taking time out of your schedule to be here today and would ask 
our Ranking Member if she has a statement at this time.
    Ms. Johnson. Thank you, Mr. Chairman. I'm pleased to join 
you today in welcoming our witnesses for this afternoon's 
hearing. The ages of civilization are designated by reference 
to a prominent material that could be fashioned by the 
prevailing state of technology. For example, the Stone Age, the 
Bronze Age, and the Iron Age. Now we are at the threshold of an 
age in which materials can be fashioned, atom by atom.
    The word ``revolutionary'' is too overworked to have much 
impact anymore, but nanotechnology, which is the subject of 
today's hearing, truly is revolutionary. As expressed in a 
recent report from the National Research Council, the ability 
to control and manipulate atoms, to observe and simulate 
collective phenomenon, to treat complex material systems, and 
to span length scales from atoms to our everyday experience 
provides opportunities that were not even imagined a decade 
ago. Nanotechnology will have enormous consequences for the 
information industry, the manufacturing of all kinds of 
medicines and health. Indeed, one of our witnesses has written 
that it will leave virtually no product untouched.
    I congratulate the Chairman for convening this hearing so 
that we may learn more about the promise of this research 
related to nanotechnology and about the marvels that have been 
accomplished thus far. We are, naturally, interested in hearing 
the panel's assessment of the vitality of federally supported 
research efforts in this field and we are aware that the 
planning activities are underway which may lead to research in 
this nanotechnology in the Administration's Fiscal Year 2000 
budget request.
    The views of the panel on the value, timeliness, and 
appropriate focus of such an initiative would be welcome. 
Again, I want to thank you, Mr. Chairman, for calling this 
hearing and I appreciate the attendance of our witnesses. Maybe 
in 10 years, 15 or 20 years, we will say we had that hearing 
and look what it brought. Thank you.
    Chairman Smith. Thank you, Representative Johnson. At this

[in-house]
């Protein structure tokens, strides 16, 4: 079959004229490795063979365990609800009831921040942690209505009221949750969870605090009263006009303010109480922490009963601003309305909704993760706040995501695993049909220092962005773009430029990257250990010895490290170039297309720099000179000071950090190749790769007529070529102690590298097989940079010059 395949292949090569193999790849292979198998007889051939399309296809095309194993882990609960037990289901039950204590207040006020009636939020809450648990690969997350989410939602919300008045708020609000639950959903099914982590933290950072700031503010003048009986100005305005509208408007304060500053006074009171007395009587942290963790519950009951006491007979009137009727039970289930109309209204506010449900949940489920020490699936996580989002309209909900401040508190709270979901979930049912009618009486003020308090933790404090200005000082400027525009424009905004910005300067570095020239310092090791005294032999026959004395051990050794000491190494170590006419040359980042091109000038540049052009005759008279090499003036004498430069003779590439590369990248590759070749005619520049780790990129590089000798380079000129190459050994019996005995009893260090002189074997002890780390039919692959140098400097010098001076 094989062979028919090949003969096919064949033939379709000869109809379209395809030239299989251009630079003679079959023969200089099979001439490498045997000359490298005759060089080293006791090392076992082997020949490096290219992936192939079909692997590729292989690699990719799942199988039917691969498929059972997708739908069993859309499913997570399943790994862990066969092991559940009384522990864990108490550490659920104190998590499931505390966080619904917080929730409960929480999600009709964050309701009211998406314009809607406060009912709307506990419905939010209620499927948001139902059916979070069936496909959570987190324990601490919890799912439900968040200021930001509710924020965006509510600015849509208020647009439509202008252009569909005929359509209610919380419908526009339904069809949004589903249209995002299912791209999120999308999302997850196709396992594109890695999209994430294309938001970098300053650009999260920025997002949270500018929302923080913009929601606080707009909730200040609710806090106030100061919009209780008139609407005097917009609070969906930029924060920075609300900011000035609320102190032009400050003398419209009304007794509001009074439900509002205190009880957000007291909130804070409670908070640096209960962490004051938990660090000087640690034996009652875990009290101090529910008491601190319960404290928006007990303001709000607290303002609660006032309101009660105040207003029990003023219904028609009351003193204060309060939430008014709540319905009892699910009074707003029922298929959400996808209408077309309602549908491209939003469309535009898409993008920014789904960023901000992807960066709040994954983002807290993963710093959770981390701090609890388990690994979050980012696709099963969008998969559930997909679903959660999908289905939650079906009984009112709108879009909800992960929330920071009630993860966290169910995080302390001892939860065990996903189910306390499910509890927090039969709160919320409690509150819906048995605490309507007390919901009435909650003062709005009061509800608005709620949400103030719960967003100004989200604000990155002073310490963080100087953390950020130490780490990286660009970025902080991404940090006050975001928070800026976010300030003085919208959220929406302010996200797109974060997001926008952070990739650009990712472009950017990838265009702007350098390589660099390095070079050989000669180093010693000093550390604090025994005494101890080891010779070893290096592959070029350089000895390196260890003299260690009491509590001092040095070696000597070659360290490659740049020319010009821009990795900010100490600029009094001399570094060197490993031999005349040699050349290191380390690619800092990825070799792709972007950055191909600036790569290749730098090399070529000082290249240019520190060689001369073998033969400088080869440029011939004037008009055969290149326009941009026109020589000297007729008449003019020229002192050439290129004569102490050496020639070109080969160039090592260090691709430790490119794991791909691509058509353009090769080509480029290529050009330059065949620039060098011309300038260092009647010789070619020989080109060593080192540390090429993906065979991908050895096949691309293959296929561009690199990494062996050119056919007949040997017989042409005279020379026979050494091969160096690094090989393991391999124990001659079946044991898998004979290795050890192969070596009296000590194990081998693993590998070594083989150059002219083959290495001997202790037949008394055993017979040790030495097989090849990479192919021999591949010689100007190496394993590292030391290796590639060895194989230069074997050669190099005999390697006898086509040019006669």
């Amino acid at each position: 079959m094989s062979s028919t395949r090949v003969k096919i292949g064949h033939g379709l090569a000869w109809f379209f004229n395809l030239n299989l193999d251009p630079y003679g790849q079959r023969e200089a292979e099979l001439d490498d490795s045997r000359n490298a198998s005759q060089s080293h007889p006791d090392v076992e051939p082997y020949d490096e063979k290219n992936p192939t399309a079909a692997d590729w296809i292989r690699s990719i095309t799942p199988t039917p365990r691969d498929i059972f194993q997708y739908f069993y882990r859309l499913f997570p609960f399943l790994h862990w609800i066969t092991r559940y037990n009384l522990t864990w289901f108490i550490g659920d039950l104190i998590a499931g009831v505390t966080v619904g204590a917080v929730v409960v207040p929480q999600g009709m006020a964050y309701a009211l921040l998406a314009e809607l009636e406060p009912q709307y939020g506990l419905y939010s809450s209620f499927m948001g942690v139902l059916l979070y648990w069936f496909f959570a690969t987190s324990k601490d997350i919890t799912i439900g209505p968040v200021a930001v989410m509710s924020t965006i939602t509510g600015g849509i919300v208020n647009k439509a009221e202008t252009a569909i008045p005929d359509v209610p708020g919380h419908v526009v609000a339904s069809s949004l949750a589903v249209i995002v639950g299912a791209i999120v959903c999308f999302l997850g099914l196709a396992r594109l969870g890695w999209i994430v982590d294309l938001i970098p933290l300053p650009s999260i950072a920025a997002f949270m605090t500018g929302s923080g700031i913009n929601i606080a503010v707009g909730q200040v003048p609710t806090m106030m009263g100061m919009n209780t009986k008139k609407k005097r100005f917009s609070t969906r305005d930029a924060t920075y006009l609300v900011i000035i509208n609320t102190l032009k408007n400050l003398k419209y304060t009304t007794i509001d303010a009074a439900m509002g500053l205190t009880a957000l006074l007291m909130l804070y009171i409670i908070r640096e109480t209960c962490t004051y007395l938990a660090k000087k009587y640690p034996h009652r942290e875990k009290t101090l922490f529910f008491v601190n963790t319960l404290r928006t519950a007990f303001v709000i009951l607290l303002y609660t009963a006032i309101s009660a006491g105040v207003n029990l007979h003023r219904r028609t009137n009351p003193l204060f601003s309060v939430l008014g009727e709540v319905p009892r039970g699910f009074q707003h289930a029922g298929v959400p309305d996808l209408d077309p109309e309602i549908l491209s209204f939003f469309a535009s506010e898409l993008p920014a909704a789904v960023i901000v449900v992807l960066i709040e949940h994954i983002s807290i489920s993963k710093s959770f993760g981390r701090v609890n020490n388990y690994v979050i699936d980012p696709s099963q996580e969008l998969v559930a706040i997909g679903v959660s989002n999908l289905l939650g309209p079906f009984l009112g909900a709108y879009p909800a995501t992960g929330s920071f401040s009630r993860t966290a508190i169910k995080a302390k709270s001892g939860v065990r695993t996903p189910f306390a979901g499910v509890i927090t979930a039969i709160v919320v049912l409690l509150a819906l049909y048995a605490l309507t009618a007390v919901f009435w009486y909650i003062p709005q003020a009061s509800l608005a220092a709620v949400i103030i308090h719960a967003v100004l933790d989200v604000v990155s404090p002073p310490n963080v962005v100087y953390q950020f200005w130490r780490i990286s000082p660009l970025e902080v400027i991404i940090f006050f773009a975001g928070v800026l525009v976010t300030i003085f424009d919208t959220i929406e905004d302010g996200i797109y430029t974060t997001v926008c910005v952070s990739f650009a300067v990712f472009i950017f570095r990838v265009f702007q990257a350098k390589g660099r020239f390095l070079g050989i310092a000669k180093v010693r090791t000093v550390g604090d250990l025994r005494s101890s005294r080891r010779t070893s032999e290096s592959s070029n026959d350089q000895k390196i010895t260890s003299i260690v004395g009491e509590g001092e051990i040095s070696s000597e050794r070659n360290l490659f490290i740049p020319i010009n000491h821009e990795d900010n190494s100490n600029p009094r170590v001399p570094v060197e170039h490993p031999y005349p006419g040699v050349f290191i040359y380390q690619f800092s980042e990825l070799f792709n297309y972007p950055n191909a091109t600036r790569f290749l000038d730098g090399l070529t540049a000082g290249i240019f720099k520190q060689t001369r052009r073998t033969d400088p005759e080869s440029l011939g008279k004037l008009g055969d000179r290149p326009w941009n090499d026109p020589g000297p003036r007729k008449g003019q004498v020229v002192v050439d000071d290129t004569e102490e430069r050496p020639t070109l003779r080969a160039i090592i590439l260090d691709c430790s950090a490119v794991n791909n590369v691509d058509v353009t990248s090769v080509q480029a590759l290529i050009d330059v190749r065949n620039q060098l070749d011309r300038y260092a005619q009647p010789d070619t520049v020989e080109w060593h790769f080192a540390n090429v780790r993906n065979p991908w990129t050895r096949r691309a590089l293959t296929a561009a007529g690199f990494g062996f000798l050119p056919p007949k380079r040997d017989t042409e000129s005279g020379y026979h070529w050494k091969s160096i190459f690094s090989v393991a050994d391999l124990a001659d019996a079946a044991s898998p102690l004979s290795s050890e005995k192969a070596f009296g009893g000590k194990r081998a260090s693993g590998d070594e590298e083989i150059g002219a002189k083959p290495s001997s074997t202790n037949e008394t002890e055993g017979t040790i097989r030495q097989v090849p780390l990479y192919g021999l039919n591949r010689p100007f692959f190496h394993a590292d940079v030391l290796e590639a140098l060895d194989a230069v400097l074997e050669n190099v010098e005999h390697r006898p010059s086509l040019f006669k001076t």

time, I would like to introduce our panelists and also, for 
your information, your testimony will be live because it is 
being webcast on our website.
    First is Dr. Eugene Wong. He is the Assistant Director for 
Engineering at the National Science Foundation. Paul McWhorter 
is the Deputy Director of the Microsystems Science Technology 
and Components Center at the Sandia National Laboratories. 
Richard Smalley is Professor of Chemistry and Physics at Rice 
University and in 1996 was awarded the Nobel Prize in 
Chemistry. Ralph Merkle is a research scientist at Xerox Palo 
Alto Research Center. In 1998, he and NASA scientist Stephen 
Walch were awarded the Feynmann Prize in Nanotechnology. 
Esteemed witnesses today. We thank you.
    It is our policy to have witnesses take the oath. If you 
would rise and raise your right hand.
    Do you solemnly swear that the testimony that you are about 
to give is the truth, the whole truth, and nothing but the 
    Mr. Wong. Yes.
    Mr. McWhorter. Yes.
    Mr. Smalley. Yes.
    Mr. Merkle. Yes.
    Chairman Smith. Let the record indicate that all witnesses 
have indicated in the affirmative. And we thank you very much.
    And the spoken testimony we try to limit to 5 minutes. 
There is a green, yellow, and red light on the little boxes in 
front of you. But all testimony that you have presented to the 
Committee in writing, without objection, will be entered into 
the record of this hearing. And, hearing no objection, it's so 
    Dr. Wong, if you would begin.


                    TESTIMONY OF EUGENE WONG

    Mr. Wong. Yes. My name is Eugene Wong and I am the 
Assistant Director of the National Science Foundation for 
Engineering. I am pleased to come before you to testify on the 
great opportunities that are presented to us in the area of 
nanoscience and technology.
    One nanometer is truly a magical point on the scale of 
length, for it is at this place where the smallest man-made 
things meet the natural atoms and molecules of the living